So, for example, the resort to the guillotine in the French terror did not relate to levels of anxiety about their power on the part of the revolutionaries but rather their ideological predisposition to execute as many of the nobility as possible. Similarly, the resort to executions by Lenin and the Bolsheviks ring the Russian civil war was more to do with eliminating class enemies than those who threatened the fledging state (Mitchell, 2004). What interests me here is not strictly the question of ethical – or unethical – leadership but the processes through which decision-makers persuade their followers, and perhaps themselves, that a certain kind of action is required.

This focus on the decision-makers might suggest a return to Traipsed leadership theories which despite Goodwill’s (1948, 1974) critical demolitions, continue to invest significant in the role of character (Covey, 1990; Kirkpatrick & Locke, 1991; and Yuk, 2005). Such approaches might well look for the explanation for the war in Iraq in the personalities of Bush, Blair, Sad and their various advisers and opponents. The latter category, for example, Cindy Sheehan, who held a vigil outside Bush’s ranch in the summer of 2005, was credited with single-handedly invigorating the anti-war 1470 movement in the US – at least until Hurricane Strain arrived (Harris, 2005).

Similarly, many political commentators describe the global political situation in terms of the role of individual politicians (Freedman, 2005; Iredell, 2005; Steins 2005). Others simply report that politicians are the world’s least trusted people, again implying that it is the individual leader that matters not the situation (Whitaker, 2005). Yet there is considerable support for a situational approach, within which even if individual leaders do make a difference, that difference is only marginal in comparison to the influence of more structural features like the economy or religion or political party or social class or gender or any other of the myriad variables on offer (King, 2002).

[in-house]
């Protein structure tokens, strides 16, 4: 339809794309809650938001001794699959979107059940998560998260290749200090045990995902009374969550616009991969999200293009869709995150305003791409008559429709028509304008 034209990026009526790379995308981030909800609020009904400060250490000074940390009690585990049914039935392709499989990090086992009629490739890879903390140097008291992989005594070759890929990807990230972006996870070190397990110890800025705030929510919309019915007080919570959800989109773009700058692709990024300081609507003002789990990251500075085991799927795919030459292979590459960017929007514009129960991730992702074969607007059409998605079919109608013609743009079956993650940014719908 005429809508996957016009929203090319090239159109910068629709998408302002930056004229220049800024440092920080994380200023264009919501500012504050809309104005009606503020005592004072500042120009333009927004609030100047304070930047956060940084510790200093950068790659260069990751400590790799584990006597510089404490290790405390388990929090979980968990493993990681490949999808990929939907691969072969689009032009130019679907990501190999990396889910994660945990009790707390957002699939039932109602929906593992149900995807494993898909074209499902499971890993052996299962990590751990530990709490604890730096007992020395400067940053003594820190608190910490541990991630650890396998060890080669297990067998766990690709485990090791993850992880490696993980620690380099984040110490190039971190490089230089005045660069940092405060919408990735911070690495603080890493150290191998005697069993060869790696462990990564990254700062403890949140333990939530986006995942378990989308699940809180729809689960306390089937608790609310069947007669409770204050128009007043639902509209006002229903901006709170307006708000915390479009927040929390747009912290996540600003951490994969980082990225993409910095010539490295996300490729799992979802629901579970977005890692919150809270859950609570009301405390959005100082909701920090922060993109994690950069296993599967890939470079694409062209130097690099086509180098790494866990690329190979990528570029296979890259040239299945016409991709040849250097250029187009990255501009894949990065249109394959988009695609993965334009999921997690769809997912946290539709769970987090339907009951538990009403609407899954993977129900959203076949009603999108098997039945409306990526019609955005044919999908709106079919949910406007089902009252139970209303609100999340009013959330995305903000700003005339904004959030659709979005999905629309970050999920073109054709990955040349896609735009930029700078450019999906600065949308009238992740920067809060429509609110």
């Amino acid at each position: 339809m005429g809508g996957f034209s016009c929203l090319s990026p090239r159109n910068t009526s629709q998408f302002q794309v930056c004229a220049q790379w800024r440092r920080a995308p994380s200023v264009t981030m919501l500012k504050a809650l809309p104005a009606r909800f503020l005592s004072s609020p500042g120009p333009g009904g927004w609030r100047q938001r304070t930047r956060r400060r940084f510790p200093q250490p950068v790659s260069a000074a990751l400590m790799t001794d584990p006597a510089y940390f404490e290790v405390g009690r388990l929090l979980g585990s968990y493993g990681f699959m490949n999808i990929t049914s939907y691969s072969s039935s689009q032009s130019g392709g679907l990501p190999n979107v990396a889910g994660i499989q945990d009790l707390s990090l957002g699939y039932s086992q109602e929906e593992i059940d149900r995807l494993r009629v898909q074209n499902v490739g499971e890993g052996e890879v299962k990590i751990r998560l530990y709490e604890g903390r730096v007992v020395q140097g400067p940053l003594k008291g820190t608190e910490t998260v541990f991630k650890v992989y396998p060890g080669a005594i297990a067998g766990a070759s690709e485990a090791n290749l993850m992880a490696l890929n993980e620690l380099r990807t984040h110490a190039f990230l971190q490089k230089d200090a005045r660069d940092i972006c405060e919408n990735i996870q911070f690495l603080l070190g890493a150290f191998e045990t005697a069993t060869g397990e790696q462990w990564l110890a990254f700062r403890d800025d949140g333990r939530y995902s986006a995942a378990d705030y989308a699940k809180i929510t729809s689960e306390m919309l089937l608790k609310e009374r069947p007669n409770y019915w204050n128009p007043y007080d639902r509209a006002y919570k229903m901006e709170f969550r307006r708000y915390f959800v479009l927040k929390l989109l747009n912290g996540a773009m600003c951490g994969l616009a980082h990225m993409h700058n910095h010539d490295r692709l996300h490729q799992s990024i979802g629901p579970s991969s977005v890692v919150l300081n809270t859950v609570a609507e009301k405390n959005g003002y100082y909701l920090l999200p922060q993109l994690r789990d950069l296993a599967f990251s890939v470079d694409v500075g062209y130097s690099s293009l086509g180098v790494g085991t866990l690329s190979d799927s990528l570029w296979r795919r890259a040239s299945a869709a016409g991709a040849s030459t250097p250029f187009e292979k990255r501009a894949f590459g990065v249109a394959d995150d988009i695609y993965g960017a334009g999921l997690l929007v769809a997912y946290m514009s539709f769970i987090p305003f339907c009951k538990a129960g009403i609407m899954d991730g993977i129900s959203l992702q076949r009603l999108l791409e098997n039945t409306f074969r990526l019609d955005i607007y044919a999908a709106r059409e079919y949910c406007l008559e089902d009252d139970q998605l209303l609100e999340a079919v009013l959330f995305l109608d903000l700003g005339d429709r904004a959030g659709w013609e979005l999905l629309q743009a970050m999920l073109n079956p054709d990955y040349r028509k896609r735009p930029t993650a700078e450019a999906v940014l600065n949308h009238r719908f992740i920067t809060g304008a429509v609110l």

Leadership theories that eschew the dominant and proactive role of the individual leader in favor of ore social or structural accounts tend to assume that the context or situation should determine how leaders respond, thus in terms of the early contingency theories (Fielder, 1967; House & Desert, 1 974), situation X requires leadership X to ensure an appropriate response. More recent developments in contingency theory, for all their more sophisticated accumulation of significant and independent variables, still reproduce this assumption that the ‘correct’ response is determined by the correct analysis of the situation. For example, Needle and Dustman’s (1997) Congruence Model suggests that the three primary inputs to he system are the environment, the resources available and the history of the organization.

But, to take the latter case first, an organization’s history is seldom uncontested and often, as Rollins and Hussars (2000) suggest in their analysis of the history of Academy, a resource for reconstructing the pa to fit the needs of the present. As to the resources available to an organization it was clear to the Allies in 1 940 that they had more than enough resources t defeat any German invasion; unfortunately the latter did not agree with the ‘objective’ analysis of the comparative resources (May, 2000). As to the role o environment in determining what leaders should do, we only have to cousin the differing positions taken by leaders on the issue of global warming to an that, once again, the environment is not some objective variable that deter a response but rather an ‘issue’ to be constituted into a whole variety of ‘problems’ or ‘irrelevances’.

In effect, I am suggesting that contingency theory whatever their complexities – and there is little more complex than House’s (1996) reformulation of his Path-Goal theory with its multiplicity of variables premised upon an essentialist notion of the context: in other words, that we ender the context or situation transparent through scientific analysis. How I suggest that this is a naive assumption because it underestimates the ext which the context or situation is actively constructed by the leader, leaders, or decision-makers. In effect, leadership involves 1471 the social construction of the context that both legitimates a particular form action and constitutes the world in the process.